Prison Horse Farm Denied Funding
The one and only equine training program at a Florida state prison will go on even though Gov. Rick Scott just vetoed new funding for the project.
The Thoroughbred Retirement Foundation program at the Lowell Correctional Institution in Ocala, Fla., is just one of many programs in Florida that were denied funding in this year's budget.
Inmates of the institution like Nicole Mason-Suares get to work on the "second chance farm" five days a week and care for the retired race horses.
"It's such a blessing to me to think that I get this opportunity and I am incarcerated. It's beyond my wildest dreams," said Mason-Suares.
Mason-Suares and other prisoners say the program makes them feel like they have a purpose in life and has changed them for the better.
"I believe that this has helped me in my confidence, my leadership skills and my decision making process," said Mason-Suares.
Another inmate, Tammy Spears, said the program especially helps her learn coping skills.
"Prison can be two things; it can be a learning experience or it can be a lifestyle. I turned it into a learning experience. I fought to get out here and I am going to keep it until I go home," said Spears.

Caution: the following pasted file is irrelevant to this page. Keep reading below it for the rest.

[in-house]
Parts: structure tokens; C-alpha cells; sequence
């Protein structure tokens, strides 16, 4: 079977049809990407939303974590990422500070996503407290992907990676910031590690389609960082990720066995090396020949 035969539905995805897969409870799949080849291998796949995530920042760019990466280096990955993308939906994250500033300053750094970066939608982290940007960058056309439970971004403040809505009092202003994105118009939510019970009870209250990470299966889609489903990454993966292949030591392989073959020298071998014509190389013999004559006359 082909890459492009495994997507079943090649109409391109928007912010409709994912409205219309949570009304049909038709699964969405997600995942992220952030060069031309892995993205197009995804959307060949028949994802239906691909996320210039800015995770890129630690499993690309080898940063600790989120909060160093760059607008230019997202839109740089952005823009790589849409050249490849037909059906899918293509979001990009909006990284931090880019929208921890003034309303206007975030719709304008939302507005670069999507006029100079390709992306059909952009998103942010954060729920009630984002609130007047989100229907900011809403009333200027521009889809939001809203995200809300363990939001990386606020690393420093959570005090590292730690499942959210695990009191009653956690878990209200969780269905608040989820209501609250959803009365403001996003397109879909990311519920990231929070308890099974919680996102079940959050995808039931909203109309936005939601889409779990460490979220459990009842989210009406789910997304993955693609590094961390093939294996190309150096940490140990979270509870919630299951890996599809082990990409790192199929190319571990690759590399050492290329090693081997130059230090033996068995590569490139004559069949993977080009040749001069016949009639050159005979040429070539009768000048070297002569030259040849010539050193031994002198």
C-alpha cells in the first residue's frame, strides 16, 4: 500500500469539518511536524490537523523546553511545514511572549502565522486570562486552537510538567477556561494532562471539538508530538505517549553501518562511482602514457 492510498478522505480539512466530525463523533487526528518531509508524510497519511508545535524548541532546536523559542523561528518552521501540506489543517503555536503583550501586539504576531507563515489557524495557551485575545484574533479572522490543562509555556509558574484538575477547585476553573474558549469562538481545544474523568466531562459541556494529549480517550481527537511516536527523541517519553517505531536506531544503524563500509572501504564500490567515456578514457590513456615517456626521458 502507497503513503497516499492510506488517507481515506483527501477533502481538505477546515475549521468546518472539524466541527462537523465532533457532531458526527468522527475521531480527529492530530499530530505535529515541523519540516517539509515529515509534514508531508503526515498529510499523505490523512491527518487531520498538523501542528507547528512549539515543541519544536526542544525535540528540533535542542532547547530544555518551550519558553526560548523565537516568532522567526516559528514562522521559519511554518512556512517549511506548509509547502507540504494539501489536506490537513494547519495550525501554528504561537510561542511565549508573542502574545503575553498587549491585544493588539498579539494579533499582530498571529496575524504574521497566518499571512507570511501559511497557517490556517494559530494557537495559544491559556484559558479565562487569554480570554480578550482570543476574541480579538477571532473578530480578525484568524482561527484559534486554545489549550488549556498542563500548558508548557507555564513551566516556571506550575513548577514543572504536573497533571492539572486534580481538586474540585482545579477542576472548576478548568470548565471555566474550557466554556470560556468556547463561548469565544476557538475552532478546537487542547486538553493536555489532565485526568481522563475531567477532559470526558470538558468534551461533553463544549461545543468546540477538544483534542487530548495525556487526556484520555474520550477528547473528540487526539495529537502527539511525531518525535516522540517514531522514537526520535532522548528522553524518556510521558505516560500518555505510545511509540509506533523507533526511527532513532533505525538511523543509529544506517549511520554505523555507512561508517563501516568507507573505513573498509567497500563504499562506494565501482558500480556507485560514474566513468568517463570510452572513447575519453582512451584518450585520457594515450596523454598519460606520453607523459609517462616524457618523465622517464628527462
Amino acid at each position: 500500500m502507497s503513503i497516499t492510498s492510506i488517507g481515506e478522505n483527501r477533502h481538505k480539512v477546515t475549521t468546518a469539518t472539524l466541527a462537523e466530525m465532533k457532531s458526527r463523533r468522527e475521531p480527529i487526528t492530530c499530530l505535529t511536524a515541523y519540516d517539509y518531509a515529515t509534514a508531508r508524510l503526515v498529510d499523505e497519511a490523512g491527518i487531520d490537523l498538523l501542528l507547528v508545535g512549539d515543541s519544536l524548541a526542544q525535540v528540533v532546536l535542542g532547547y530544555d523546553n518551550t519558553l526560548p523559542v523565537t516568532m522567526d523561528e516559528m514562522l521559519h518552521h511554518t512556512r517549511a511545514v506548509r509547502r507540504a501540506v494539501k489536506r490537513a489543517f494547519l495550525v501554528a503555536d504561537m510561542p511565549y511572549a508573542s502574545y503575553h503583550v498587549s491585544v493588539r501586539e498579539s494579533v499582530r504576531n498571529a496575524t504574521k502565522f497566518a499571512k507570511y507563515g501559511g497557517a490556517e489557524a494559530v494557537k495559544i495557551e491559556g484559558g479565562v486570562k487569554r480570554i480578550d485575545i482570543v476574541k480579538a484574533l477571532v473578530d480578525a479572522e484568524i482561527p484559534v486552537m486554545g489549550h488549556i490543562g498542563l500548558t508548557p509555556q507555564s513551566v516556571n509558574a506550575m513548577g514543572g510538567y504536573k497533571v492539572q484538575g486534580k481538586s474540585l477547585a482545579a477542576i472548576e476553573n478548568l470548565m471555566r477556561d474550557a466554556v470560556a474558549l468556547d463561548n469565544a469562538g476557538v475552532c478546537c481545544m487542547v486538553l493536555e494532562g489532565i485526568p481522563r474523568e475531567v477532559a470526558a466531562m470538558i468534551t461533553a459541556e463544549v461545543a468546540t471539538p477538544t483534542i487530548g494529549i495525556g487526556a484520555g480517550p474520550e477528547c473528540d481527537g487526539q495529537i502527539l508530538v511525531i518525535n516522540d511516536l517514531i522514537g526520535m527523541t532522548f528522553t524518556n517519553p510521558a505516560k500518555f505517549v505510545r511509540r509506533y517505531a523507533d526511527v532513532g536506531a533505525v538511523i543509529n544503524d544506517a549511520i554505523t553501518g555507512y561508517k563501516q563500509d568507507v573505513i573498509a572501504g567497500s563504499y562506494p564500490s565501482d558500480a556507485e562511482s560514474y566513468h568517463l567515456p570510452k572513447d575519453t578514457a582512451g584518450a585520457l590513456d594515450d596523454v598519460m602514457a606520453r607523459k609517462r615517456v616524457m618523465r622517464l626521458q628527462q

While the inmates care for the horses and farm, money is still needed for feed, equipment and veterinary care.
Currently, the Thoroughbred Retirement Foundation raises about $125,000 to $150,000 for the farm. There was a chance the program was going to receive $100,000 from the state, but the governor vetoed the funding.
Gus Mazorra, who is the warden for the Lowell Correctional Institution, says the funding would've been used for new equipment like weed eaters and tractors.
"Anybody in any agency who is given $100,000 could use it. Especially during tough budget times," said Mazorra.
However Mazorra said he doesn't believe the budget cuts will have a huge effect on the farm.
"Even though the governor isn't going to give us money anymore, there is still another door that will open. People still do support us and will still make a way," said Mason-Suares.
By keeping the "second chance farm" running, the inmates are less likely to return to prison one they are released.
One of the programs that Gov. Rick Scott did approve was a $2 million program for the Florida Horse Park in Ocala.
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